YOU BE THE JUDGE
During the evening of January 19, 1999, off-duty deputies of the Los Angeles County Sheriff's Department attended a hockey game. Afterwards, four of the deputies went to Tam's Restaurant in Lynwood.
Inside the restaurant, a patron began to harass and threaten them. The patron suddenly punched two of the deputies, causing them minor injuries. The deputies attempted to restrain the man, but he broke away and fled the restaurant. His identity remains unknown.
The deputies were ordered by a supervisor to write a report of the incident to detail their actions. Sheriff's department policy requires reports from deputies involved in forceful incidents whether they are on duty or off duty.
A witness was later located who saw the incident and believed that the deputies engaged in misconduct. The matter was referred for an internal investigation.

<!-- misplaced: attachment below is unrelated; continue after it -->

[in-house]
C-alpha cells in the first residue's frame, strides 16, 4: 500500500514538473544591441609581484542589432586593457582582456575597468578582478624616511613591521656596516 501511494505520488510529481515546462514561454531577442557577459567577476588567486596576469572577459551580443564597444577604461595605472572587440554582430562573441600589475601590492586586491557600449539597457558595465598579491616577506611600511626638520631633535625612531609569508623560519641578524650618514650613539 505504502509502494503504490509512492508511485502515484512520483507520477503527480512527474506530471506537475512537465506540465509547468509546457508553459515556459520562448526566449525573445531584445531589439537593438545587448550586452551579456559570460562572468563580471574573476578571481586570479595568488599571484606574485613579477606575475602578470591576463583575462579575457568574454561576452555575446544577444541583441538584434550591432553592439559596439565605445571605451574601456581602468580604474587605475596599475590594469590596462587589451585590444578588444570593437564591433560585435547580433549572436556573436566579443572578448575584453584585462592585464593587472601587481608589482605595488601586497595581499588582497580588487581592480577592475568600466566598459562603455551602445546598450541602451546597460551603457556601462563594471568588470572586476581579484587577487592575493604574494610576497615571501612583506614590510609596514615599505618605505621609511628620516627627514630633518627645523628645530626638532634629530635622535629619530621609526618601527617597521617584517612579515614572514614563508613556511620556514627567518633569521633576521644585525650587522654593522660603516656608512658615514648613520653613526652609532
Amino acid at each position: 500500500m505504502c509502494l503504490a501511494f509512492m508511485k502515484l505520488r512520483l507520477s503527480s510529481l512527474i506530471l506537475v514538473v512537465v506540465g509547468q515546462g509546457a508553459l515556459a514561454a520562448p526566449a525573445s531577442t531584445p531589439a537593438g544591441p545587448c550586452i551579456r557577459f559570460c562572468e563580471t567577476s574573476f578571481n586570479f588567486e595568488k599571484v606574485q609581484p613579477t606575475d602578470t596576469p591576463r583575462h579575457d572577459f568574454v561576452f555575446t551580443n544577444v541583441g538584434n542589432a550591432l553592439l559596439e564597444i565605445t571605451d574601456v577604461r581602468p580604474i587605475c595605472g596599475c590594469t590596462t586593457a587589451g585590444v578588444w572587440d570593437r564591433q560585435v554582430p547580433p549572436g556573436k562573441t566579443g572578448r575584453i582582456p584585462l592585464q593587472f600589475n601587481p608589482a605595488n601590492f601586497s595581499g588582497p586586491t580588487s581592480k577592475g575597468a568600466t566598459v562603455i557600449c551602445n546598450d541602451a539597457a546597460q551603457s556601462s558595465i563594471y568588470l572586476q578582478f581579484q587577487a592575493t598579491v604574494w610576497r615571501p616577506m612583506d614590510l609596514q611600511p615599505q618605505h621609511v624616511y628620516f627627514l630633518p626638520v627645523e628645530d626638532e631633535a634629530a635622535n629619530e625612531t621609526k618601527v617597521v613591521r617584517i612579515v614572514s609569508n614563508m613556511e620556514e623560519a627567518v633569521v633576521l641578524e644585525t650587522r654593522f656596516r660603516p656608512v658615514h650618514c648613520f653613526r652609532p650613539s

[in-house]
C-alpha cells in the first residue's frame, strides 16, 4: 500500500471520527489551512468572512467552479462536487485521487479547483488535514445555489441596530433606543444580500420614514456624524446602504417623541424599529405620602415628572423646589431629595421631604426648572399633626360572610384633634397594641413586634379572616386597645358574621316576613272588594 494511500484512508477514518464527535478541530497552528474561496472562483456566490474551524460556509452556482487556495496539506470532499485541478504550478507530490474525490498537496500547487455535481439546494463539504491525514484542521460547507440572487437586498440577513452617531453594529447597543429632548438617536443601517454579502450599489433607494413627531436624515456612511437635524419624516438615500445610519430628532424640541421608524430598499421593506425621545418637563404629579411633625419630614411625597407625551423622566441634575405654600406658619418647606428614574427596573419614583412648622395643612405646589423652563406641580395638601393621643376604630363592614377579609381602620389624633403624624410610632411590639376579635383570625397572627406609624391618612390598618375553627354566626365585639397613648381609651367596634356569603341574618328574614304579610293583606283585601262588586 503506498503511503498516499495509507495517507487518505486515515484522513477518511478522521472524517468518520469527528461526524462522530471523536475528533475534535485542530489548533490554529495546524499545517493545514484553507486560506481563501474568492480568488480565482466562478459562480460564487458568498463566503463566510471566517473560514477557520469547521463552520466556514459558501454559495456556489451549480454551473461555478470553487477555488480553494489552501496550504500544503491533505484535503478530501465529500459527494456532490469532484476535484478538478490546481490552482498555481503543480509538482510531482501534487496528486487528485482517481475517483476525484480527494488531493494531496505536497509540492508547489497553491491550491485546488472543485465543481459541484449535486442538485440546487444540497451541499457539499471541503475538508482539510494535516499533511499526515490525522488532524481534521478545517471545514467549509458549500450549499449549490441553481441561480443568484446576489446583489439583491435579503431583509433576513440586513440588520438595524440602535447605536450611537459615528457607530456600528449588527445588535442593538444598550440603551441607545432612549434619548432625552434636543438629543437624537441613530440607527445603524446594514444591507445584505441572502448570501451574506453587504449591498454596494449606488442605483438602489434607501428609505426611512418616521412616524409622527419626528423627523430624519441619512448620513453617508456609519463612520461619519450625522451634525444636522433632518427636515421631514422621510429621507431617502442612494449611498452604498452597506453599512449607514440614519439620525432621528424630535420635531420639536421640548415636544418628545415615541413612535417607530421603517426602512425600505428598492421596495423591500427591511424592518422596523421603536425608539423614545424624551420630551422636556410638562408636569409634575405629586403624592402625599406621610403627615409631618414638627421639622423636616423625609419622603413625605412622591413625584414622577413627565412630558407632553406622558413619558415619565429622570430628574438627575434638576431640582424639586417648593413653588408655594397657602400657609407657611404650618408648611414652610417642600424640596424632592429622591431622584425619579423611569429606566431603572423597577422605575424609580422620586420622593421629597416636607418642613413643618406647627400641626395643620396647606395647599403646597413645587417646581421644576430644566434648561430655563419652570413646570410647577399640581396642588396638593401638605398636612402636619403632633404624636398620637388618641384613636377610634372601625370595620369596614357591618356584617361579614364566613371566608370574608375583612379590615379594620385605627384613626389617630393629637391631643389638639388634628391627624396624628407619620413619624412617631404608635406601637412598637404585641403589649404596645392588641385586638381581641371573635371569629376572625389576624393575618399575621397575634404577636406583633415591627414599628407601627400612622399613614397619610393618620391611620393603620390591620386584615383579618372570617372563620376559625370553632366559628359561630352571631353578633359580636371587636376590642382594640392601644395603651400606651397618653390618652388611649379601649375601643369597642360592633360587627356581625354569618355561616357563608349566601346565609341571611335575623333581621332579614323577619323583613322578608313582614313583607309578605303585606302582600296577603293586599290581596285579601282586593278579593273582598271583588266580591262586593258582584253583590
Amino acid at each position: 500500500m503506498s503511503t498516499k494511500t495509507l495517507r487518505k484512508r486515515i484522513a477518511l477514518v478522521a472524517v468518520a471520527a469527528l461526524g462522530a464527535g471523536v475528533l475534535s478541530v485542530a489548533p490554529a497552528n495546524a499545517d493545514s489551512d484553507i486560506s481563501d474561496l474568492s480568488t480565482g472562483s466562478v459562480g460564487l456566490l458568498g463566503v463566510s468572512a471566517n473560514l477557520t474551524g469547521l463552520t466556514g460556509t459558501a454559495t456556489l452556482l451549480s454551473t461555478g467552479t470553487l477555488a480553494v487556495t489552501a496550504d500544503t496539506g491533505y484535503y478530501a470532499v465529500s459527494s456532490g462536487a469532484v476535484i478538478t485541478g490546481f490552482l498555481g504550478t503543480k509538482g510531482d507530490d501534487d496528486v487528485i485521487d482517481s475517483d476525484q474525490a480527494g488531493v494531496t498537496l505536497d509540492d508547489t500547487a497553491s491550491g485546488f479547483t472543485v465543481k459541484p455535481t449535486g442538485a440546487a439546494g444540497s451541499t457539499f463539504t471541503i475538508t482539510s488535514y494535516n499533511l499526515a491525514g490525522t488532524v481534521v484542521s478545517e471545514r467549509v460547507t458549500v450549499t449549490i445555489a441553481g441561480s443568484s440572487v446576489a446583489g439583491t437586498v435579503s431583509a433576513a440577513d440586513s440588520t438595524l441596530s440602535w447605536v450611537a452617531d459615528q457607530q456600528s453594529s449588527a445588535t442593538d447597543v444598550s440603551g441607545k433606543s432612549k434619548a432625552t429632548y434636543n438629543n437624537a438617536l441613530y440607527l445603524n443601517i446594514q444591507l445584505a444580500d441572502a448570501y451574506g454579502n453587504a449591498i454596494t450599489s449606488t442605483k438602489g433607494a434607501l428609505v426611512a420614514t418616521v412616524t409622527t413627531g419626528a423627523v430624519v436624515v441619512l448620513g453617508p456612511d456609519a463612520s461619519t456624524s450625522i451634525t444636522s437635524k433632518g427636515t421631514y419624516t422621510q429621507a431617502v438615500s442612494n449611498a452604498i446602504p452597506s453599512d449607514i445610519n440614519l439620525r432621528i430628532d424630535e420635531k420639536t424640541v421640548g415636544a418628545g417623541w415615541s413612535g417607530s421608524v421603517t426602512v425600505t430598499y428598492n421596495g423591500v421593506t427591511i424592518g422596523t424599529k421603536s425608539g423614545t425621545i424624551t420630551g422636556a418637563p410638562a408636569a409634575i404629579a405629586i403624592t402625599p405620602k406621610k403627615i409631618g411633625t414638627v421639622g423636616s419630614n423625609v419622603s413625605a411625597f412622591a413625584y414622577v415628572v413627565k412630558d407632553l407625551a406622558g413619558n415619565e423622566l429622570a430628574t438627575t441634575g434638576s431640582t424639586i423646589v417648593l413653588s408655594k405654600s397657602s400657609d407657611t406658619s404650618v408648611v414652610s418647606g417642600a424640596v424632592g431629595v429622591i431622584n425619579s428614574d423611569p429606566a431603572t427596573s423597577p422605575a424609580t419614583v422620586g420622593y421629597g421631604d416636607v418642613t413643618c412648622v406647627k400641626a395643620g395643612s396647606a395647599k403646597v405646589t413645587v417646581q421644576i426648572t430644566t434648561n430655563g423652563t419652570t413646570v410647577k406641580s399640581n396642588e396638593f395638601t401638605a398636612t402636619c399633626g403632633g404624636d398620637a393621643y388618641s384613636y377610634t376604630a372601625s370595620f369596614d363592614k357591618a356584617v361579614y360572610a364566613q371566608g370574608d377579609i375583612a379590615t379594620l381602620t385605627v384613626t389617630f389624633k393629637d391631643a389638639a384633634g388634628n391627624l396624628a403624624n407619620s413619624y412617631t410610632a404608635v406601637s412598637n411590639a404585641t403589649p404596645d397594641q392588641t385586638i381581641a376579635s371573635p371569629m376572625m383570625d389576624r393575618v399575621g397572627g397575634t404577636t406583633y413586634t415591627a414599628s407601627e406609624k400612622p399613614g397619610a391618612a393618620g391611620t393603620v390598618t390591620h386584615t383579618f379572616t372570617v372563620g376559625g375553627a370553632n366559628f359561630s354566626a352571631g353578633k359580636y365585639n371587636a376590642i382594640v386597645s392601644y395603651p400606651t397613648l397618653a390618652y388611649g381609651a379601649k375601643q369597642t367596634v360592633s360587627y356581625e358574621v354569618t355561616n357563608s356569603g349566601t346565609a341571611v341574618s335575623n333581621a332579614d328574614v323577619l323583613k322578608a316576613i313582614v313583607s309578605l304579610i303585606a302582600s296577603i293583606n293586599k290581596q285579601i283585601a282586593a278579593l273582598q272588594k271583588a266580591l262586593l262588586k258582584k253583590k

When the deputies learned that they were under investigation for misconduct, they wished to avoid allegations of insubordination while at the same time avoiding making statements that could be used against them. So, they prepared their reports on official forms, but instead of turning the reports over to the watch sergeant, the deputies sent the reports to an attorney.
The District Attorney requested copies of the reports to use in the criminal trial against the deputies. The deputies objected, stating that the documents were protected by the attorney-client privilege and violated their rights against self- incrimination.
Are the documents protected by attorney-client privilege or the right against self-incrimination?
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